Blogathon: The Glasgow University Tennis Club

Here is the latest Blogathon entry from Rosemary Milne:

As both a History student and keen member of the Glasgow University Tennis Club for four years, I have always been interested in the history and origins of tennis at this university. The club, as I have found during a Club 21 placement at the Glasgow University Archive Services, has a rich and varied history dating back to the late nineteenth century and there have been many outstanding students amongst its alumni.

Tennis is first mentioned in a Minute of the Senate on 31st July 1879 where permission was given to a “proposed club of about 12 students and recent graduates to play in the evenings in the West Quadrangle.” In 1881, when Glasgow University Athletic Club (now known as Glasgow University Sports Association) was created, a sub-committee was formed for each form of ‘Athletic Exercise’. It is probable that tennis was one of the first sports to become one of these sub-committees.

GUAC Handbook 1924-25

GUAC Handbook 1924-25

As the popularity of the sport grew at the university, the pressure to provide adequate court space increased. Consequently, between 1888 and 1914, the Tennis Club changed location four times. However court capacity was not the only problem. In 1898 the University Court made a decision to abolish two of the four tennis courts on university land in order to build a new Botany building. Despite these challenges, membership still reached 73 students in 1910, and in 1914 Westerlands became the new home of the Tennis Club, charging £1-10 shillings for a year’s subscription.

Alongside my research of the early history of the club, I have been fascinated by the stories of individual students who held prominent positions within the Tennis Club. In 1928, Glasgow University Magazine (G.U.M) published the Men’s and Women’s team photographs. The photographs are accompanied by a report on the teams’ overall performance and individual player assessments that point out the players’ strengths and often weaknesses.

Joseph Placid O’Hear, a student from Glasgow, stands out amongst the players. O’Hear played the number one position for the Men’s team and was referred to as: ‘The steadiest player in the club. Good service, and has a very good knowledge of court craft.’. His successful competitive side is demonstrated with a win in the Brodie Cup for Men’s singles in 1928 and winning the mixed doubles the previous year. He was also awarded a prestigious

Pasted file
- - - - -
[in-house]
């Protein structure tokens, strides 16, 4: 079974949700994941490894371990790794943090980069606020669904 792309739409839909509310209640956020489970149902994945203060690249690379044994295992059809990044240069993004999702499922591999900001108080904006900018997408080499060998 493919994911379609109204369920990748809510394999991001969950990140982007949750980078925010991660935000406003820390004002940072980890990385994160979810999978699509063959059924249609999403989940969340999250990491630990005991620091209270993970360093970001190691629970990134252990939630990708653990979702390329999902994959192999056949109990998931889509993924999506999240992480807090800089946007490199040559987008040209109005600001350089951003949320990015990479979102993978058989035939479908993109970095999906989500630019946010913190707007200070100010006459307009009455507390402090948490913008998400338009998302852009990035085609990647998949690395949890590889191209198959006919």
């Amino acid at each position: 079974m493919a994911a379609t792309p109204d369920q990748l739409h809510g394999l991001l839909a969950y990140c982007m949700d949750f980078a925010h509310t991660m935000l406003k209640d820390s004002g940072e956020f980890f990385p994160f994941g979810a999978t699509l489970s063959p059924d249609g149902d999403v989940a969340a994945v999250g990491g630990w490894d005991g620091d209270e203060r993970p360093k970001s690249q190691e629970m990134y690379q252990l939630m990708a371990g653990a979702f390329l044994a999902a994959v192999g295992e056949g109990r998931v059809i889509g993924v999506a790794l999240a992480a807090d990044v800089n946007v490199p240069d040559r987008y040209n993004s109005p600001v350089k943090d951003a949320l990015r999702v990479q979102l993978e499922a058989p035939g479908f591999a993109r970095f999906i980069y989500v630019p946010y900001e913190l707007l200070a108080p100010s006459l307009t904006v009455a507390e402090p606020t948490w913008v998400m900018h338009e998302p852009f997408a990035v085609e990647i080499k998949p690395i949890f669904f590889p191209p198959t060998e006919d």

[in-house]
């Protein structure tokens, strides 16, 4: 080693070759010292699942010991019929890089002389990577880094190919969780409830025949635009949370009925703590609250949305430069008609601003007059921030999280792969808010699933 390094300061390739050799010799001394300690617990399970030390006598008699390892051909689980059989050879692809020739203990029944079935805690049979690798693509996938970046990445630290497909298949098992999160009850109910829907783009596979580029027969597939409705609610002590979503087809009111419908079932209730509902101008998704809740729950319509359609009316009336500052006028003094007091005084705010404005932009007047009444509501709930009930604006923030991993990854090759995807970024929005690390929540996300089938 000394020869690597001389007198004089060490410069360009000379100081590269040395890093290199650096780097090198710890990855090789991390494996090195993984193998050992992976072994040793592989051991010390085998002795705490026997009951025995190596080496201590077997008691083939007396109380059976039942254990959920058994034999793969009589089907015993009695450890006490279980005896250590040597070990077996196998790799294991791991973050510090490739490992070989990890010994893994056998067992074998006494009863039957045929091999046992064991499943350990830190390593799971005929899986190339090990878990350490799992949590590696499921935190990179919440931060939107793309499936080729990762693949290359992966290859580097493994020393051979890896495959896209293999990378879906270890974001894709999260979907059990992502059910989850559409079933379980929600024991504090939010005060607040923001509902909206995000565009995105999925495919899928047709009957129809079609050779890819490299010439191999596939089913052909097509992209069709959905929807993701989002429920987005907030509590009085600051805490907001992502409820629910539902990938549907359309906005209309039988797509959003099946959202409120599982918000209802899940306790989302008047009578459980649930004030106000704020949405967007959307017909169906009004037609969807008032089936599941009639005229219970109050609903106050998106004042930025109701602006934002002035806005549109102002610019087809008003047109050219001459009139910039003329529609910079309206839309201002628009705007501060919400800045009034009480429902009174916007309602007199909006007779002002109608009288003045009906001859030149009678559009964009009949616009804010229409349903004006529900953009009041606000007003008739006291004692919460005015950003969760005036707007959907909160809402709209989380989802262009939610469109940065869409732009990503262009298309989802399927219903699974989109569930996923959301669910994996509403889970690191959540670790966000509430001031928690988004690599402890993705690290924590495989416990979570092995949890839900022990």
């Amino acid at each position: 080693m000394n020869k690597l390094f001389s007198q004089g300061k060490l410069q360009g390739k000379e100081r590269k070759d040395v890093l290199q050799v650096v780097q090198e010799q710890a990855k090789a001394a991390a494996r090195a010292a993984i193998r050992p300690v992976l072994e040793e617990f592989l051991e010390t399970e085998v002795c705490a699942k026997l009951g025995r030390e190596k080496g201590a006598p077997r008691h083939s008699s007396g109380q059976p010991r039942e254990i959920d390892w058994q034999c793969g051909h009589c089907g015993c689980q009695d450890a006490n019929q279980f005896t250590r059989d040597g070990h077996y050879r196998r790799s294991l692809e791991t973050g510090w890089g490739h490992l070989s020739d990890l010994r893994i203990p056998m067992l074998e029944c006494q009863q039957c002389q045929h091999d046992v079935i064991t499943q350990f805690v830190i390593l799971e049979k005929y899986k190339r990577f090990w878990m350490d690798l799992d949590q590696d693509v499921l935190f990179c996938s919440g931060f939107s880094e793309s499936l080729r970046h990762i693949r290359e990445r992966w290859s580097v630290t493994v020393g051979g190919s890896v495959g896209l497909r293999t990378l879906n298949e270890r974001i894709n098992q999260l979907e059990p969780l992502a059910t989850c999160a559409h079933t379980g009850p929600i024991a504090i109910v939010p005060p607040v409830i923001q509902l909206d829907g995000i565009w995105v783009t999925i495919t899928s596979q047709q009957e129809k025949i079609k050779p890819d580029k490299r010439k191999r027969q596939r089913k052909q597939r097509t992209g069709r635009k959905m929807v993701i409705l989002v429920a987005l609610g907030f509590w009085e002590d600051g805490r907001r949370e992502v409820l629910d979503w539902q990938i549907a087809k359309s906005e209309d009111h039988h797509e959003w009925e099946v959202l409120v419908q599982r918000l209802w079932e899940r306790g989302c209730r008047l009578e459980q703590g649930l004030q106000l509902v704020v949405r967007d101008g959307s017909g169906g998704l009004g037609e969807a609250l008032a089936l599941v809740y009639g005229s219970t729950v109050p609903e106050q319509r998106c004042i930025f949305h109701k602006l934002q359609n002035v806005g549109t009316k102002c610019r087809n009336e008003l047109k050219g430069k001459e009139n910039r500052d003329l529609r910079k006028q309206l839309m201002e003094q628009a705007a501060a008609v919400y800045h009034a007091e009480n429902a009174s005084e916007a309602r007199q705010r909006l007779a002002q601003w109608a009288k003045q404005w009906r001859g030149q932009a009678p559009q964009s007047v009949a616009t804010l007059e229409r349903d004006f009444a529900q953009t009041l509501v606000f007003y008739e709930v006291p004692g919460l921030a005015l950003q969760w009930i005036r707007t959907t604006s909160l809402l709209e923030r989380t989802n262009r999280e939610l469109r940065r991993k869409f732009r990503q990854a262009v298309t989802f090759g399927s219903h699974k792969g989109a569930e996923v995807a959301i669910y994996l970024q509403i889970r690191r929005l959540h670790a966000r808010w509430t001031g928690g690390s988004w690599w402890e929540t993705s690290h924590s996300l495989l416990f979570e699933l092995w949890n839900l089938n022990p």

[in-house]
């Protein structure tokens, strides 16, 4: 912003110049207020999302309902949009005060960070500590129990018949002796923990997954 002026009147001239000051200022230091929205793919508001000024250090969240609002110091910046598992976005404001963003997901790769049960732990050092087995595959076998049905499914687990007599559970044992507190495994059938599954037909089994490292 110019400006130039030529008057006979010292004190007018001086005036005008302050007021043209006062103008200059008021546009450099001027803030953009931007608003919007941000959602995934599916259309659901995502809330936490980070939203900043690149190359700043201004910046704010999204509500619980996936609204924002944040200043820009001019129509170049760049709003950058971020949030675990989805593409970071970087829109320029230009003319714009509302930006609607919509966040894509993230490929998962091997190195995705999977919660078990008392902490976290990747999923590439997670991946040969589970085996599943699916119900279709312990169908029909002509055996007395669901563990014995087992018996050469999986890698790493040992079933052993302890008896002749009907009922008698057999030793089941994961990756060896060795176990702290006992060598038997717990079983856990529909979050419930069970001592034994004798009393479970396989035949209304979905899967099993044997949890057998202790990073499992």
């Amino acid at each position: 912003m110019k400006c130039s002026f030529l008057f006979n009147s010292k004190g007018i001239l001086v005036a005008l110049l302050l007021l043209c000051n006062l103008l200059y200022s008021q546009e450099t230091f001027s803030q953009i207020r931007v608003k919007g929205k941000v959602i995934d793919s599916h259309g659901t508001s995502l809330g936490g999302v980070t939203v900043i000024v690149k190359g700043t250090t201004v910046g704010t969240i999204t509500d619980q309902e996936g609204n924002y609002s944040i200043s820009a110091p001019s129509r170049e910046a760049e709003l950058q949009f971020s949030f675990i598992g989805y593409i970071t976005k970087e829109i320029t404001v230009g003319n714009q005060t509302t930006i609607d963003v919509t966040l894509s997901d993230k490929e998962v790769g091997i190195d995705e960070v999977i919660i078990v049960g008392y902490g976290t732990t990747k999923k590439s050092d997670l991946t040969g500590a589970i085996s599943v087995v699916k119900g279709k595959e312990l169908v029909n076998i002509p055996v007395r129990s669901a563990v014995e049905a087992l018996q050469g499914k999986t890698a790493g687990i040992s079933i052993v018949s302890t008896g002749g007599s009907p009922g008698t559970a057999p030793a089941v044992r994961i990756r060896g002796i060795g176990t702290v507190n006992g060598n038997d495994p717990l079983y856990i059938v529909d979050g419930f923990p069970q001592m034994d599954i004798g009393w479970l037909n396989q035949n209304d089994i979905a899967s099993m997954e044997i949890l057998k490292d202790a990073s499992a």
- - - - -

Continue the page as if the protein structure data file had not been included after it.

Blue Award in 1929 for his consistent and outstanding achievement in tennis.

Men's Team Photo 1928-29

Men’s Team Photo 1928-29

Although the position of ‘Team Captain’ did not seem to exist at the time, it appears that O’Hear acted as a figurehead in the Men’s team for he provided ‘good advice all round’ according to G.U.M. O’Hear not only excelled on court but took on the administrative machinery of the Tennis Club as Honorary Secretary in the years 1924-25 and 1925-26, acting alongside the other positions of Match Secretary, Honorary Treasurer and two Committee positions. His Graduation Roll Record shows he graduated in 1929 with a degree in Medicine.

The ability to use the Archive Services to learn how the club has flourished over the years and to share a small part of its history through this blog has been very rewarding. It is exciting to think that future members will be able to use the Archive Services to research the Tennis Club a hundred years from now!

Rosemary Milne
Women’s Club Captain 2012/2013

Sources: R8/5/46/7, R8/5/59/8, R1/4/2, DC71/3/2/1, DC71/3/1/1, DC 71/9



Categories: Archive Services

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